Preventing infant deaths in hot cars
So far this year, 39 U.S. infants and toddlers have died of heat stroke due to being left unattended in hot cars. In an effort to prevent such tragedies, two Harvard students are developing a tech-driven car seat alert system.
Chirp, a startup co-founded earlier this year by Phoebe Stoye, A.B. '18, a neurobiology concentrator, and Risham Dhillon, A.B. '18, a computer science concentrator at the John A. Paulson School of Engineering and Applied Sciences, uses sensor technology and a mobile app to warn caregivers when babies are in danger of being left alone in car seats.
After reading news reports this spring about a spike in hot-car baby deaths, the two friends and roommates set out to tackle this issue using their combined expertise. Stoye has experience in electrical engineering and also conducts infant development research at Boston Children's Hospital and Dhillon has held several industry internships centered on the use of sensors in "Internet of Things" technology.
"Sensors are being used in so many other situations, like notifying people that the milk container in their fridge is empty," Dhillon said. "We wondered why sensors weren't being applied to this public health issue. We have a chance to use this technology to do real, tangible good."
The system involves a pressure sensor that can be installed under the lining of a car seat. An Arduino circuit board connected to the sensor synchronizes with the Chirp app on a parent's mobile phone. When the pressure sensor is activated by the baby's weight, the parent's phone will repeatedly vibrate and beep if he or she walks far enough away from the car seat. The phone won't stop buzzing and beeping until the parent moves closer.
The system uses low-energy Bluetooth technology to activate the mobile phone and also to measure signal strength between the phone and sensor, which is how Chirp determines that a parent has walked too far.
"The beauty of this system is that it is so simple," Stoye said. "We wanted to develop a solution that has a low enough price point, so it can be made available in as many car seats as possible."
But there are challenges involved in convincing parents they need a system like Chirp. Awareness of the issue is low in cooler parts of the country, and many caregivers believe substance abuse or malicious intent plays a role in most of these infant deaths. However, research conducted by Jan Null, Professor in the Department of Meteorology and Climate Science at San Jose State University, shows that only 7 percent of cases involved drugs or alcohol, and deaths have occurred in all parts of the country, including Massachusetts, Maine, Connecticut, Wisconsin, and Minnesota. In 54 percent of cases, caregivers said they forgot their child was in the car, pointing to routine changes or distractions that can impact any parent.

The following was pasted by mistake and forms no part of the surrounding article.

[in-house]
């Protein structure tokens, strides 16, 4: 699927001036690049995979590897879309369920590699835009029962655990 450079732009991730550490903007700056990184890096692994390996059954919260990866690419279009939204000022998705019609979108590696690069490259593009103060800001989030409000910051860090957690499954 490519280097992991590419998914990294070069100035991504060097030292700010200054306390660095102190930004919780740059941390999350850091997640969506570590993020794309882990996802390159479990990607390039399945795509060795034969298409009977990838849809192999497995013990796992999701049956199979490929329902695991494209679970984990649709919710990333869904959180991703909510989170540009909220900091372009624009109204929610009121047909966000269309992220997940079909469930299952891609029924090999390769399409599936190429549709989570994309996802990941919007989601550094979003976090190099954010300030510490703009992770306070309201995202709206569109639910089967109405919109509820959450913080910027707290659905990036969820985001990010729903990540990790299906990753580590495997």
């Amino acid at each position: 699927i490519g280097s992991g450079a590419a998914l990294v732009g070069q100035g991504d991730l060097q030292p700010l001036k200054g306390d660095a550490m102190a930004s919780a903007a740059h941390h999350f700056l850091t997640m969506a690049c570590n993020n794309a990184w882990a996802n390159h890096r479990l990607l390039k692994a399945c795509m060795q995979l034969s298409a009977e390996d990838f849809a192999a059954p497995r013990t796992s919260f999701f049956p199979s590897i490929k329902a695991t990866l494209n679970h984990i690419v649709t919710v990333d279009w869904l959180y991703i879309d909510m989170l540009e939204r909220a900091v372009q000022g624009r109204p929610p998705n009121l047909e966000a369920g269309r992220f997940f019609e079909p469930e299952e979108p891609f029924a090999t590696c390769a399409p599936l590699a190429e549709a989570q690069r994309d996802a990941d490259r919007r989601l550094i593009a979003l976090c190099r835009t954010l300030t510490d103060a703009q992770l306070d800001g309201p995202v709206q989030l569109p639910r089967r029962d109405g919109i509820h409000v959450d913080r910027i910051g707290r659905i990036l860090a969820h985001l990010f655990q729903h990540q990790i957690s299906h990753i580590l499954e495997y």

As a venture team in the Harvard Innovation Lab and through the SEAS course "Startup R&D" (ES 95R), the students are continuing to refine the prototype and develop their startup. They plan to reach out to car seat manufacturers about incorporating this technology into their products.
At the same time, they are working on new features that will allow the system to connect to more than one mobile device, and are also looking to incorporate SMS text messaging service functionality so that a different emergency contact could receive text message alerts from Chirp.
One problem the team is trying to tackle is the issue of phones running out of battery and not connecting to the sensor. A caregiver might not notice that the battery ran out of charge and the phone is no longer connected to the car seat, creating a potentially dangerous situation. By sending a text message to an emergency contact, Chirp could alert a different caregiver that the baby is in the car seat.
Yet technology is only one piece of the solution. The Hot Car Act of 2016, legislation that was recently introduced in the U.S. House of Representatives, would require all new cars produced two years after its passage to incorporate technology designed to prevent unattended infant fatalities.
By targeting car seat manufacturers, the students hope they could spread this life-saving technology even further. They realize solving this problem will require more than technology, and want their startup to contribute to the discussion on all fronts, including research, advocacy, and policy.
"We are strong believers that you can use simple technology to make a great impact," Dhillon said. "At the end of the day, if our work is able to save one baby's life, it will have been worth it."
Provided by Harvard University